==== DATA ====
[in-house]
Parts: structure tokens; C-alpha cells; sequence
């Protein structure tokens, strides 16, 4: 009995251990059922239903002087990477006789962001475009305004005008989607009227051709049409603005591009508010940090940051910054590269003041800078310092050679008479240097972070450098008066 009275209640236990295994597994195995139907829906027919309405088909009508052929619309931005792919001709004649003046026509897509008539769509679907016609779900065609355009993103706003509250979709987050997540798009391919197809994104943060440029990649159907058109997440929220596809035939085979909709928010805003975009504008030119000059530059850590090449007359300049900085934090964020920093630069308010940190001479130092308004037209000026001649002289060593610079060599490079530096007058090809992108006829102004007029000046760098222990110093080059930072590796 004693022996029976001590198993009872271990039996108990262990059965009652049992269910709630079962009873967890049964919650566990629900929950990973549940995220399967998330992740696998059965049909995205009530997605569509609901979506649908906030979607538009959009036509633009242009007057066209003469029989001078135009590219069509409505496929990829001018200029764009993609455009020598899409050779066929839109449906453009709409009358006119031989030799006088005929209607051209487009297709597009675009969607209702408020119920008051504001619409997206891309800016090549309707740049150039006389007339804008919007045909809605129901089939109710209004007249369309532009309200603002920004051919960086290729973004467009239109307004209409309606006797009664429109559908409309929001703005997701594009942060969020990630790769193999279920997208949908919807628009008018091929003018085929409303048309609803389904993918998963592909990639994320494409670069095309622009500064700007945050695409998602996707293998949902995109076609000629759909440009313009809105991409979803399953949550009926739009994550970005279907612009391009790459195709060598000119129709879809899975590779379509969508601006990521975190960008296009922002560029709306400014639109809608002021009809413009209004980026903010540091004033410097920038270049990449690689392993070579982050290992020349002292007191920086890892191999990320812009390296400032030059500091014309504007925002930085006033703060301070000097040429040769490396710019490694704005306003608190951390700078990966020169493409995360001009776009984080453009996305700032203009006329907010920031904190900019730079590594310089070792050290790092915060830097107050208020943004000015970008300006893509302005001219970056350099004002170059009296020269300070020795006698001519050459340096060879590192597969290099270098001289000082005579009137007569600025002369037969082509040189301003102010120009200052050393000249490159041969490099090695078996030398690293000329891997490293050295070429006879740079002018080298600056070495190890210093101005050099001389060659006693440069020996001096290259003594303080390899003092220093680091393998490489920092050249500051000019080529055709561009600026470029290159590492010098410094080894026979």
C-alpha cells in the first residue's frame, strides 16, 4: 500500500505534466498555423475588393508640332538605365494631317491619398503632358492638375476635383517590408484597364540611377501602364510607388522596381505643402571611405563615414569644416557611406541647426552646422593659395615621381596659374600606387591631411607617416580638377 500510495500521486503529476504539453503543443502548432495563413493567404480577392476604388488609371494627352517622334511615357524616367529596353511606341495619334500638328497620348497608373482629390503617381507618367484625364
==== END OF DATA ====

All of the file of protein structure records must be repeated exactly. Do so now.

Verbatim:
[in-house]
Parts: structure tokens; C-alpha cells; sequence
């Protein structure tokens, strides 16, 4: 009995251990059922239903002087990477006789962001475009305004005008989607009227051709049409603005591009508010940090940051910054590269003041800078310092050679008479240097972070450098008066 009275209640236990295994597994195995139907829906027919309405088909009508052929619309931005792919001709004649003046026509897509008539769509679907016609779900065609355009993103706003509250979709987050997540798009391919197809994104943060440029990649159907058109997440929220596809035939085979909709928010805003975009504008030119000059530059850590090449007359300049900085934090964020920093630069308010940190001479130092308004037209000026001649002289060593610079060599490079530096007058090809992108006829102004007029000046760098222990110093080059930072590796 004693022996029976001590198993009872271990039996108990262990059965009652049992269910709630079962009873967890049964919650566990629900929950990973549940995220399967998330992740696998059965049909995205009530997605569509609901979506649908906030979607538009959009036509633009242009007057066209003469029989001078135009590219069509409505496929990829001018200029764009993609455009020598899409050779066929839109449906453009709409009358006119031989030799006088005929209607051209487009297709597009675009969607209702408020119920008051504001619409997206891309800016090549309707740049150039006389007339804008919007045909809605129901089939109710209004007249369309532009309200603002920004051919960086290729973004467009239109307004209409309606006797009664429109559908409309929001703005997701594009942060969020990630790769193999279920997208949908919807628009008018091929003018085929409303048309609803389904993918998963592909990639994320494409670069095309622009500064700007945050695409998602996707293998949902995109076609000629759909440009313009809105991409979803399953949550009926739009994550970005279907612009391009790459195709060598000119129709879809899975590779379509969508601006990521975190960008296009922002560029709306400014639109809608002021009809413009209004980026903010540091004033410097920038270049990449690689392993070579982050290992020349002292007191920086890892191999990320812009390296400032030059500091014309504007925002930085006033703060301070000097040429040769490396710019490694704005306003608190951390700078990966020169493409995360001009776009984080453009996305700032203009006329907010920031904190900019730079590594310089070792050290790092915060830097107050208020943004000015970008300006893509302005001219970056350099004002170059009296020269300070020795006698001519050459340096060879590192597969290099270098001289000082005579009137007569600025002369037969082509040189301003102010120009200052050393000249490159041969490099090695078996030398690293000329891997490293050295070429006879740079002018080298600056070495190890210093101005050099001389060659006693440069020996001096290259003594303080390899003092220093680091393998490489920092050249500051000019080529055709561009600026470029290159590492010098410094080894026979």
C-alpha cells in the first residue's frame, strides 16, 4: 500500500505534466498555423475588393508640332538605365494631317491619398503632358492638375476635383517590408484597364540611377501602364510607388522596381505643402571611405563615414569644416557611406541647426552646422593659395615621381596659374600606387591631411607617416580638377 500510495500521486503529476504539453503543443502548432495563413493567404480577392476604388488609371494627352517622334511615357524616367529596353511606341495619334500638328497620348497608373482629390503617381507618367484625364